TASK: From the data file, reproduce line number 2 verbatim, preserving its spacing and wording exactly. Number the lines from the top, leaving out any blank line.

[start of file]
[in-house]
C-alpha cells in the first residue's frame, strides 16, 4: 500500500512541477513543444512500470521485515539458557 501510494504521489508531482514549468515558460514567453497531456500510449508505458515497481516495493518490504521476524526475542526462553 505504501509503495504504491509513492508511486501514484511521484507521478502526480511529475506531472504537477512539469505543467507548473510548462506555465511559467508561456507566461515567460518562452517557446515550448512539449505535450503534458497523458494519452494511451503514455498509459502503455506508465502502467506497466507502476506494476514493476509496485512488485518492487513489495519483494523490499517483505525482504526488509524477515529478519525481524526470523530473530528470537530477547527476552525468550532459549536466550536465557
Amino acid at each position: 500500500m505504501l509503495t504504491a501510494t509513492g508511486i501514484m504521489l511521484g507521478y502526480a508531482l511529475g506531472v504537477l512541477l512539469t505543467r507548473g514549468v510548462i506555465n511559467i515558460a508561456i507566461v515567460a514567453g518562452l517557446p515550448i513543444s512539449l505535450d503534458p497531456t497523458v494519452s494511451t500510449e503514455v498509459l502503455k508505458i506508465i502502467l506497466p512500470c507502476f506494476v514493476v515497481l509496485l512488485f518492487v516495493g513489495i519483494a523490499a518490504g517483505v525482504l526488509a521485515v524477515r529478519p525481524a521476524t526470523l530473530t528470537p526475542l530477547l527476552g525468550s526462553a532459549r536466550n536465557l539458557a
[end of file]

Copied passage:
C-alpha cells in the first residue's frame, strides 16, 4: 500500500512541477513543444512500470521485515539458557 501510494504521489508531482514549468515558460514567453497531456500510449508505458515497481516495493518490504521476524526475542526462553 505504501509503495504504491509513492508511486501514484511521484507521478502526480511529475506531472504537477512539469505543467507548473510548462506555465511559467508561456507566461515567460518562452517557446515550448512539449505535450503534458497523458494519452494511451503514455498509459502503455506508465502502467506497466507502476506494476514493476509496485512488485518492487513489495519483494523490499517483505525482504526488509524477515529478519525481524526470523530473530528470537530477547527476552525468550532459549536466550536465557